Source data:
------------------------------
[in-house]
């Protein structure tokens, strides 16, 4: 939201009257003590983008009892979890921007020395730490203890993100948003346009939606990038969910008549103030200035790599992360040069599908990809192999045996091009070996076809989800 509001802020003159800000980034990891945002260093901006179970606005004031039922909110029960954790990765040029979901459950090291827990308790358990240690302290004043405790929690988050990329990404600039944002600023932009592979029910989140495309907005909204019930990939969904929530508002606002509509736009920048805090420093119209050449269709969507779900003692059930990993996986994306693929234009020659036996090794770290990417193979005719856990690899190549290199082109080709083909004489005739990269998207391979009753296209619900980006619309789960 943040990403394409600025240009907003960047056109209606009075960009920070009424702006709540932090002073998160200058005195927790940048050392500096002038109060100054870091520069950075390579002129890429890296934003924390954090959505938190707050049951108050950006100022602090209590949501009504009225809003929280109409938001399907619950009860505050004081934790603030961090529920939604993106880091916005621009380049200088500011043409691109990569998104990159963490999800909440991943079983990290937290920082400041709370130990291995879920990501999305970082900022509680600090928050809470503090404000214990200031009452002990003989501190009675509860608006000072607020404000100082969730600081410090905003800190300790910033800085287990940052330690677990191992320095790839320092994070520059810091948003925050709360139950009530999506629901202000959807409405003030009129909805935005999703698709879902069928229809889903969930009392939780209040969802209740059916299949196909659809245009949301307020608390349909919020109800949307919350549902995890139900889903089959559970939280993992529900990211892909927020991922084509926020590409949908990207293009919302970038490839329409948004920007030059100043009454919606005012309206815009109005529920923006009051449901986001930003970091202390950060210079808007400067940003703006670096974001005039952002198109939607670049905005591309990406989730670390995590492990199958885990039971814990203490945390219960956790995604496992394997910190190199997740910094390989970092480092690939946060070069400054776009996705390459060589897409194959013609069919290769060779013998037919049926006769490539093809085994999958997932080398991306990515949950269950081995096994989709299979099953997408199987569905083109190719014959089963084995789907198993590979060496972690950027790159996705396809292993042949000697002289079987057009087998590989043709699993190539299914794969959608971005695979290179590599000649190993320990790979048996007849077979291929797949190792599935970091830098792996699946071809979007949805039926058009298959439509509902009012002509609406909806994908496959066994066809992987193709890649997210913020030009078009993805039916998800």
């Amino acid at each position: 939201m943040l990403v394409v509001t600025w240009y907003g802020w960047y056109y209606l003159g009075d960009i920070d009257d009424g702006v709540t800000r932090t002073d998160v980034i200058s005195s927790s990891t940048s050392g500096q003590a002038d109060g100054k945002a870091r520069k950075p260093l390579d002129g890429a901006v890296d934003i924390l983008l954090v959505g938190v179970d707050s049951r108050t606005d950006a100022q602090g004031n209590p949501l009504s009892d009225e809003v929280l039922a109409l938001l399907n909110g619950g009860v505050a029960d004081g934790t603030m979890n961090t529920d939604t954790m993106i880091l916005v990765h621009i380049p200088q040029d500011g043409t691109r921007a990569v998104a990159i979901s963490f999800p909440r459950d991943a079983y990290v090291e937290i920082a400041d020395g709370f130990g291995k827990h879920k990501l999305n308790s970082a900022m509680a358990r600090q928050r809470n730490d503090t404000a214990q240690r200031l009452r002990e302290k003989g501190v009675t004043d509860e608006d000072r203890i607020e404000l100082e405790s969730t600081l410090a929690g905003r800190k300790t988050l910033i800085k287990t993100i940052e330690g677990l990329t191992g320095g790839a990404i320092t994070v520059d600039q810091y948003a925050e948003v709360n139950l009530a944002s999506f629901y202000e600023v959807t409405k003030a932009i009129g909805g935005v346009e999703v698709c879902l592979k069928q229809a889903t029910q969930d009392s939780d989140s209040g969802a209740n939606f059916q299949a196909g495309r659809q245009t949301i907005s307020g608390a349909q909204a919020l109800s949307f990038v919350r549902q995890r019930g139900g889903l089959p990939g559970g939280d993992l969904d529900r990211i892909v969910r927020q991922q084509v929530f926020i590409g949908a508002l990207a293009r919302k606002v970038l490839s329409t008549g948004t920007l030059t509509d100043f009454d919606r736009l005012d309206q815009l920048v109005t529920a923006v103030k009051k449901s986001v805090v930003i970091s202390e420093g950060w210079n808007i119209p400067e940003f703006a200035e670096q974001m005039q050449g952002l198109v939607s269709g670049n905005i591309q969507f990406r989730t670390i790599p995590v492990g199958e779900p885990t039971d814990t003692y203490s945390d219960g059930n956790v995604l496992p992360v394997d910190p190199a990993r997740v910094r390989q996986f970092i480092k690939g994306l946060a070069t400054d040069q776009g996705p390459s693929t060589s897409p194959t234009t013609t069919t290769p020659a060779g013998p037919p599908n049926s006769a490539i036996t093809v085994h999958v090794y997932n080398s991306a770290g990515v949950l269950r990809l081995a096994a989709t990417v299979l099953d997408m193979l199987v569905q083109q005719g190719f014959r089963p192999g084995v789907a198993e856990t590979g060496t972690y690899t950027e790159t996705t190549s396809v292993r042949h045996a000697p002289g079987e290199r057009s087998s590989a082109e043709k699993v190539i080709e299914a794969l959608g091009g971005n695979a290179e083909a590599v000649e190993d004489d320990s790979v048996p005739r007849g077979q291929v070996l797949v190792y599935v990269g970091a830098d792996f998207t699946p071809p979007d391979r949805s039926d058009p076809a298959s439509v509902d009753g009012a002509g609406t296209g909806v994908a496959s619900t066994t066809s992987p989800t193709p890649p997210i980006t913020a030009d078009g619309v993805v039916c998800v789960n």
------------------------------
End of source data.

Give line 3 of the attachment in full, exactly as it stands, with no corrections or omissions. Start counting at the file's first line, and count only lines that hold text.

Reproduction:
């Amino acid at each position: 939201m943040l990403v394409v509001t600025w240009y907003g802020w960047y056109y209606l003159g009075d960009i920070d009257d009424g702006v709540t800000r932090t002073d998160v980034i200058s005195s927790s990891t940048s050392g500096q003590a002038d109060g100054k945002a870091r520069k950075p260093l390579d002129g890429a901006v890296d934003i924390l983008l954090v959505g938190v179970d707050s049951r108050t606005d950006a100022q602090g004031n209590p949501l009504s009892d009225e809003v929280l039922a109409l938001l399907n909110g619950g009860v505050a029960d004081g934790t603030m979890n961090t529920d939604t954790m993106i880091l916005v990765h621009i380049p200088q040029d500011g043409t691109r921007a990569v998104a990159i979901s963490f999800p909440r459950d991943a079983y990290v090291e937290i920082a400041d020395g709370f130990g291995k827990h879920k990501l999305n308790s970082a900022m509680a358990r600090q928050r809470n730490d503090t404000a214990q240690r200031l009452r002990e302290k003989g501190v009675t004043d509860e608006d000072r203890i607020e404000l100082e405790s969730t600081l410090a929690g905003r800190k300790t988050l910033i800085k287990t993100i940052e330690g677990l990329t191992g320095g790839a990404i320092t994070v520059d600039q810091y948003a925050e948003v709360n139950l009530a944002s999506f629901y202000e600023v959807t409405k003030a932009i009129g909805g935005v346009e999703v698709c879902l592979k069928q229809a889903t029910q969930d009392s939780d989140s209040g969802a209740n939606f059916q299949a196909g495309r659809q245009t949301i907005s307020g608390a349909q909204a919020l109800s949307f990038v919350r549902q995890r019930g139900g889903l089959p990939g559970g939280d993992l969904d529900r990211i892909v969910r927020q991922q084509v929530f926020i590409g949908a508002l990207a293009r919302k606002v970038l490839s329409t008549g948004t920007l030059t509509d100043f009454d919606r736009l005012d309206q815009l920048v109005t529920a923006v103030k009051k449901s986001v805090v930003i970091s202390e420093g950060w210079n808007i119209p400067e940003f703006a200035e670096q974001m005039q050449g952002l198109v939607s269709g670049n905005i591309q969507f990406r989730t670390i790599p995590v492990g199958e779900p885990t039971d814990t003692y203490s945390d219960g059930n956790v995604l496992p992360v394997d910190p190199a990993r997740v910094r390989q996986f970092i480092k690939g994306l946060a070069t400054d040069q776009g996705p390459s693929t060589s897409p194959t234009t013609t069919t290769p020659a060779g013998p037919p599908n049926s006769a490539i036996t093809v085994h999958v090794y997932n080398s991306a770290g990515v949950l269950r990809l081995a096994a989709t990417v299979l099953d997408m193979l199987v569905q083109q005719g190719f014959r089963p192999g084995v789907a198993e856990t590979g060496t972690y690899t950027e790159t996705t190549s396809v292993r042949h045996a000697p002289g079987e290199r057009s087998s590989a082109e043709k699993v190539i080709e299914a794969l959608g091009g971005n695979a290179e083909a590599v000649e190993d004489d320990s790979v048996p005739r007849g077979q291929v070996l797949v190792y599935v990269g970091a830098d792996f998207t699946p071809p979007d391979r949805s039926d058009p076809a298959s439509v509902d009753g009012a002509g609406t296209g909806v994908a496959s619900t066994t066809s992987p989800t193709p890649p997210i980006t913020a030009d078009g619309v993805v039916c998800v789960n």